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May 232017
 

This Tourism index page lists the most relevant posts on Geo-Mexico related to tourism, including history of tourism in Mexico, types of tourism, major resorts, and current trends. It is updated periodically.

Importance of tourism:

History of tourism in Mexico, hotels, publicity campaigns:

Magic Towns:

Cancún and the Riviera Maya (Maya Riviera), Quintana Roo:

Huatulco and Oaxaca:

Acapulco:

Geotourism and ecotourism in Mexico:

Cruise ships:

Lake Chapala, Ajijic, Chapala and the Lerma-Chapala basin:

Megaproject proposals and conflicts over tourism:

Specialized forms of tourism (tourism niche markets):

Other (miscellaneous):

Other Geo-Mexico index pages:

May 112017
 

We rarely post straight links to other sites without detailed commentary but every rule has exceptions and this spectacular selection of 30 Google Earth images from The Atlantic more than deserves a close look:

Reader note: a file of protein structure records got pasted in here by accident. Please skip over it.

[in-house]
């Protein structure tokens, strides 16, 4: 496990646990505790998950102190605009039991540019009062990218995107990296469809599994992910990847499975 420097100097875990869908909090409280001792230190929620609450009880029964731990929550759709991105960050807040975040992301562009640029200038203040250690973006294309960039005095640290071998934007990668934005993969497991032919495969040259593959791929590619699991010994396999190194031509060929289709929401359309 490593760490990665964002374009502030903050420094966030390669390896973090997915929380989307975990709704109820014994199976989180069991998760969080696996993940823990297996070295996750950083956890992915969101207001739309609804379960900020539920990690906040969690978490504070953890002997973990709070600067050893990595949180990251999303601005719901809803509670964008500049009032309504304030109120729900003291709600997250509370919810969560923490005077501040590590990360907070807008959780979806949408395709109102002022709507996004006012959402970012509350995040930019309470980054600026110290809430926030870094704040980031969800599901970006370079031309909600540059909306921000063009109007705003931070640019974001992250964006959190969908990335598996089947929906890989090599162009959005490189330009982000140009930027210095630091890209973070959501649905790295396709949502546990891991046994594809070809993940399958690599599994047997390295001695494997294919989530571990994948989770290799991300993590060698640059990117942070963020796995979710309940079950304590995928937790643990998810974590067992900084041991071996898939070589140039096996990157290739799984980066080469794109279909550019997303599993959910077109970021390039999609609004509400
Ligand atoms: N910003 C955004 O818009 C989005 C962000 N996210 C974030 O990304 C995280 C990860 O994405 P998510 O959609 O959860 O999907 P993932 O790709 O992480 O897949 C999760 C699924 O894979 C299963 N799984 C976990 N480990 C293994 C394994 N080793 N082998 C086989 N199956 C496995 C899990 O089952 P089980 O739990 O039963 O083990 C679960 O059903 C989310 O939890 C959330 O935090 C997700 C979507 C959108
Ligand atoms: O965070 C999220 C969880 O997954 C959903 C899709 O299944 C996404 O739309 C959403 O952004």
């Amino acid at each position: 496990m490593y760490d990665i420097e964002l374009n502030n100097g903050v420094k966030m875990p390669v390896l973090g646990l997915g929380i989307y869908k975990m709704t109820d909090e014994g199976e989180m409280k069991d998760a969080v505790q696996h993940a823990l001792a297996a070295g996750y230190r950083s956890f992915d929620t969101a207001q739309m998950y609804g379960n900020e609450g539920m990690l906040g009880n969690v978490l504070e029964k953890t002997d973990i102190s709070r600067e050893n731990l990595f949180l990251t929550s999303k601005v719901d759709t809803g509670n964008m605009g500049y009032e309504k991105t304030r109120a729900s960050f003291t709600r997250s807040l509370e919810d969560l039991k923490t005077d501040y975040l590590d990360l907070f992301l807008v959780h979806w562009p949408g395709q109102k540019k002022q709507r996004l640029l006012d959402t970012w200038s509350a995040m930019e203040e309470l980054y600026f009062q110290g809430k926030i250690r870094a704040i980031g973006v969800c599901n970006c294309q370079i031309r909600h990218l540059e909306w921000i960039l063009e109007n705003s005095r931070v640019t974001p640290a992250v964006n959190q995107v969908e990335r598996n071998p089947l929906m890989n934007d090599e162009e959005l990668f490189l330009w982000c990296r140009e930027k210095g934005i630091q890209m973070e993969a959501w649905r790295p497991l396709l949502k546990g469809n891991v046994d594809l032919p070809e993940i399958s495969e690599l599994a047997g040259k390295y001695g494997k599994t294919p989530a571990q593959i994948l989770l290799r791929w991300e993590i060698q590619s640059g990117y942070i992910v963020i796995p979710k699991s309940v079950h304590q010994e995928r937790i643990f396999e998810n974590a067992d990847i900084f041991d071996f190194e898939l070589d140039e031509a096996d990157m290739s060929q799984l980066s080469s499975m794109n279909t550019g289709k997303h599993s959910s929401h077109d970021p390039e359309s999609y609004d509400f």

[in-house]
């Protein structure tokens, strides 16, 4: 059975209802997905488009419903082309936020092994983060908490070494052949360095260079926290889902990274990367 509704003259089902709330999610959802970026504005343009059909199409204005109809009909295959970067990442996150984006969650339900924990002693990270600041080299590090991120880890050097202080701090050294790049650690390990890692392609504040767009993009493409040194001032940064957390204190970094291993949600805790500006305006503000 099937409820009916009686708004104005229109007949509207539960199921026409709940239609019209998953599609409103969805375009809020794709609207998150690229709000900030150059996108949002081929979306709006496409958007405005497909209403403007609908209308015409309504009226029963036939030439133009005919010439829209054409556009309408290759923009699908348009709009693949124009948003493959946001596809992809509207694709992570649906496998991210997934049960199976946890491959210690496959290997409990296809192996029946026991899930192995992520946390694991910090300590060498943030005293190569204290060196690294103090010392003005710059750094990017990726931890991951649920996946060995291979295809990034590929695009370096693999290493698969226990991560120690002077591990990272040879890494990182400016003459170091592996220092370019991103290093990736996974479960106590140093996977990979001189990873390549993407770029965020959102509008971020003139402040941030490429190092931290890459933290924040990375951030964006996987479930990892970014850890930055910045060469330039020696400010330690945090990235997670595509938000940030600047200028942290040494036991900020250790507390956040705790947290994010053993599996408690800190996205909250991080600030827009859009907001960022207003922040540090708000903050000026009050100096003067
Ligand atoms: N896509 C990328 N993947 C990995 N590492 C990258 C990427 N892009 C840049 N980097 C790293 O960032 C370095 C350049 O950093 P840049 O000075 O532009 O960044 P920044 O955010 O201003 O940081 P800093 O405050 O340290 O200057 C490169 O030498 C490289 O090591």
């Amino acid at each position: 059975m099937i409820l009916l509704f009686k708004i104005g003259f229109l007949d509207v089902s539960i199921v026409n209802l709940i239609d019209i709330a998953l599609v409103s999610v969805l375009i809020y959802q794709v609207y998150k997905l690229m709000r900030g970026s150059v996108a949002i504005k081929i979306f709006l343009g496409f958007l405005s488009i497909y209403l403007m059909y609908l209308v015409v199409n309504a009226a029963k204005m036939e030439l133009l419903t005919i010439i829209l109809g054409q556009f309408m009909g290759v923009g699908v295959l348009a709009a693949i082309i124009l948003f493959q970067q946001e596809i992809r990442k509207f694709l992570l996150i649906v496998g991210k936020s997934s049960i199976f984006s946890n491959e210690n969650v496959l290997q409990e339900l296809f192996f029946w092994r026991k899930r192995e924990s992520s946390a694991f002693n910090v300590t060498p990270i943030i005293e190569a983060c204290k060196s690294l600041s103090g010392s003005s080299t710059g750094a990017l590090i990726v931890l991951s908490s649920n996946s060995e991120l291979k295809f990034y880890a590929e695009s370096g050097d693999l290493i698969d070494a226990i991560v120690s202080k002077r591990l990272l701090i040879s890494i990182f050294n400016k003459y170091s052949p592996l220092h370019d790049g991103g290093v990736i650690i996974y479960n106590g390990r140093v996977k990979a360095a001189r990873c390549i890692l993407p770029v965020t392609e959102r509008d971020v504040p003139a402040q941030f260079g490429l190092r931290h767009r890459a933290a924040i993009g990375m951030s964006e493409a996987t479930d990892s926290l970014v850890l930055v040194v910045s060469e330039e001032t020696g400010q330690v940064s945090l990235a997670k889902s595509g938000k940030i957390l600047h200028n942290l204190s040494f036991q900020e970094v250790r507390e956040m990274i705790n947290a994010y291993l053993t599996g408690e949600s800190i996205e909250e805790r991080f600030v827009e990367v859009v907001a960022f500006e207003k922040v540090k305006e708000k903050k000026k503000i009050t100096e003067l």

Previous visually-stunning or visually-interesting posts on Geo-Mexico include:

May 042017
 

The holiday of Cinco de Mayo (5 May) commemorates the Battle of Puebla, fought on May 5, 1862. The battle (against the French) marks Mexico’s only major military success since its independence from Spain in 1821. Today, in a curious example of cultural adaptation, the resulting holiday is actually celebrated more widely in the USA than in Mexico!

Cinco de Mayo: Google image search results

Cinco de Mayo: Google image search results

For an account of the history behind the Cinco de Mayo, and for an explanation of why the holiday is now celebrated more in the USA than in Mexico:

In Mexico, Cinco de Mayo is celebrated with a parade in the City of Puebla each year, but, in another strange twist of geography,  the longest-running annual re-enactment takes place in Mexico City:

Want to read more?

MexConnect has several informative articles relating to Cinco de Mayo, including:

Apr 152017